Pirat ATGM – A Nexus Between Spike and Anti-Tank Grenade Launchers

Polish defence industry is working on a family of light Pirat ATGMs. It is assumed that this weapons system is to complement both the Spike-LR missiles Poland already owns, as well as the new generation anti tank grenade launchers which are soon to be introduced.

At the moment, the anti-tank capabilities of the Polish Army are based on the medium range Spike-LR anti tank guided missiles which are also expected to be integrated with the armoured combat vehicles, including the Rosomak APC and - further down the road – the new IFV. The quantity of the missiles does not make it possible though to fully meet the requirements of the Army, thus, 9M14 Malyutka missiles which are becoming obsolete are also being used.

One of the methods to enhance the anti tank capabilities, proposed by the experts, is to introduce a light, single purpose weapon into use, being placed between the Spike ATGM listed above and new anti tank grenade launchers which would ultimately replace the RPG-7 weapons system. Such solution, in line with the conceptual assumptions of the Pirat programme, would be significantly cheaper than the missiles guided with an optical fibre/optronic guidance system. This, consequently, would make it possible to introduce it in mass quantities.

The programme’s goal is to have the Polish industry, within the Polish Armaments Group, develop a family of light laser-guided anti tank missiles. The initiative would make use of the expertise gathered before, during the works pertaining to semi-actively laser guided precision munitions, especially the guidance systems.

This type of missiles could be introduced into use both in the operational units, as well as within the newly formed Territorial Defence component. Two variants have been considered, Pirat-1 and Pirat-2, sharing numerous common components, including the gyro-stabilized laser guidance system. The consortium, formed by CRW Telesystem-Mesko and the Military University of Technology is in the process of developing, among other components, a semi-active guidance system and launch solutions for the newly developed missiles offered to the Polish Ministry of Defence.

Pirat-1 project is based on the Ukrainian R-3 Korsar missile offered by the KKB Luch company, nonetheless the collaboration with Ukraine is focused primarily on the aerodynamic component. Pirat-1 is a light, portable shoulder-launched ATGM. The tactical and technical assumptions mention the range of 2500 meters, missile weight of 10.1 kilograms (2.5 kg for the warhead) and diameter of the missile body of 107 mm. In its final form, Pirat would be capable of penetrating up to 550 mm of steel armour covered by ERA. Whereas it is also assumed that fuel-air explosive and high-explosive warheads would also be available for the new weapon.

Pirat ATGM, Grom MANPADS and Spike-LR ATGM. Image Credit: J. Sabak

Pirat-2 variety is a missile of higher velocity, featuring a HE warhead. Most of its tactical and technical parameters is expected to be analogous to the Pirat-1 version. It is assumed though that the time-to-target for the missile, at the longest distance, would be shortened from more than 12 seconds, down to 5.5 seconds. Emphasis is going to be placed on the missile with the HE warhead. The said missile could be used to neutralize machine gun stations, points of resistance, gathering points for the military units, logistics equipment, helicopters or small vessels. The technology demonstrator of the Pirat-2 missile has already gone through the initial field tests.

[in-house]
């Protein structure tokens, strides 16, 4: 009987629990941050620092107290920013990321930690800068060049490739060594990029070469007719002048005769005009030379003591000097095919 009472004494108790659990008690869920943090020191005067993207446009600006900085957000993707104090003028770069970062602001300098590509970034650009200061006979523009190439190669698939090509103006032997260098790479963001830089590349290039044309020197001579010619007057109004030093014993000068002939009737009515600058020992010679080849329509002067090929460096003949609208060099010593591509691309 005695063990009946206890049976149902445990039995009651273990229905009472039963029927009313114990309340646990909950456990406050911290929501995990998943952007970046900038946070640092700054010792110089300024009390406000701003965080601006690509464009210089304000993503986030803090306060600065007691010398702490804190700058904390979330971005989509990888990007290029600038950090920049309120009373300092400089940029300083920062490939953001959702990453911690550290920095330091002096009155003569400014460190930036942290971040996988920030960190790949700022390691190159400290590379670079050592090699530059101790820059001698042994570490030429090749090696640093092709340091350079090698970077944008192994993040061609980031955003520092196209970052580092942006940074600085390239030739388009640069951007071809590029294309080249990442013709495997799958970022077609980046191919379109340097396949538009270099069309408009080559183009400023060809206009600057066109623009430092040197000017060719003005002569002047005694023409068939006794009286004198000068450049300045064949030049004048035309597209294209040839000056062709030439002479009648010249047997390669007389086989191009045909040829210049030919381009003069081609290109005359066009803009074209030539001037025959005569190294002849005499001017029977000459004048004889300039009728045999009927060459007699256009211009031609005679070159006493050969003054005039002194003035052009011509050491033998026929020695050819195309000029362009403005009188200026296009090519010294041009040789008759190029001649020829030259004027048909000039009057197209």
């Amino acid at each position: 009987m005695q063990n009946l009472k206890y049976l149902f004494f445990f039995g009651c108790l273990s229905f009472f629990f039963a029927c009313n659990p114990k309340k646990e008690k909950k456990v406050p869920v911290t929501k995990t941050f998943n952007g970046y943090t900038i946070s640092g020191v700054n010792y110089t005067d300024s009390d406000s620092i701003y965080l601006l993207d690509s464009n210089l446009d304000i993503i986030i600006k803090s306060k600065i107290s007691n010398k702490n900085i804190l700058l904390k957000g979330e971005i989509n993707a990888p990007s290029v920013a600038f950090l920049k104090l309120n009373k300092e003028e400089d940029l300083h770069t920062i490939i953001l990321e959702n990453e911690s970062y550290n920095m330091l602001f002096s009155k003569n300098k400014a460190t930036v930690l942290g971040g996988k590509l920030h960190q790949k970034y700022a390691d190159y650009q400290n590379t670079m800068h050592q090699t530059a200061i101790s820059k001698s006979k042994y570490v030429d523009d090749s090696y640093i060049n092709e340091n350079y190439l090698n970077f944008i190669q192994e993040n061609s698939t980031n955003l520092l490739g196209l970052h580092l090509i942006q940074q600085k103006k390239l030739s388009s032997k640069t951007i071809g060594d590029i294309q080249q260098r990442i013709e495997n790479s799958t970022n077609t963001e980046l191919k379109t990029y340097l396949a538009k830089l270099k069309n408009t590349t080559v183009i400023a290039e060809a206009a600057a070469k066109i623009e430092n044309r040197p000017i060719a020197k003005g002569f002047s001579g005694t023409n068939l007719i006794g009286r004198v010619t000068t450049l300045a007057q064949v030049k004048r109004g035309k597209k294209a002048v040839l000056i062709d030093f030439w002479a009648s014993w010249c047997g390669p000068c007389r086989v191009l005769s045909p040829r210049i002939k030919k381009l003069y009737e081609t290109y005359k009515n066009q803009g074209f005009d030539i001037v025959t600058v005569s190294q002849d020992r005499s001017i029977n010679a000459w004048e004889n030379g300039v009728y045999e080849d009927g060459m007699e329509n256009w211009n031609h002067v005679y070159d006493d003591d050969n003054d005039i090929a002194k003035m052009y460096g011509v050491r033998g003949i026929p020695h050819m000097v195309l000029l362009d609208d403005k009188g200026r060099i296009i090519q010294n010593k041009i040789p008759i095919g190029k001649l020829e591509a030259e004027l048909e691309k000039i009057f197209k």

For the purpose of providing a proper guidance measure, LPC-1 laser target illumination device has been developed too. It may also be used for the purpose of target recognition.

The advantages of the armament systems utilizing the reflected laser beam for the guidance purposes include high level of precision, relatively low cost (as compared with an autonomous active radar or FLIR guidance systems) and high level of safety for the operator and the crew. However, this method has also some disadvantages, including the need to laze the target, which is not always possible, and sensitivity to weather conditions that may be present on the battlefield.

The global trend shows that besides the multi-spectral guidance systems, the development is driven towards provision of joint weaponry that would make it possible to act against armoured units within varied battlefield environments. Attempts are being made to implement designs that would diminish and minimize the risks related to countermeasures and jamming.

In order to increase the effectiveness, the countermeasures shall be varied and interconnected and fused into a single fighting system, due to the presence of active and passive protection systems and options of tailoring the tactics of acting against a specific anti tank weaponry.

The main assumption of the Pirat programme is to be in possession of high quantities of missiles and launchers that could also be utilized in order to fight against targets other than combat vehicles, such as fortifications. The limited cost is also to make it possible to introduce these missiles in mass numbers, also within the Territorial Defence units, which would make it possible to completely replace the obsolete 9M14 missiles or SPG-9 recoilless rifles utilized by the Territorial Defence units (e.g. during the Anakonda 16 exercise). It cannot be ruled out that in the future, a new missile designed on the basis of the Pirat weapons system, a larger calibre ATGM would be developed that could be utilized on vehicles, and which would be fully capable of penetrating the front armour of the contemporary main battle tanks. 

Marek Dąbrowski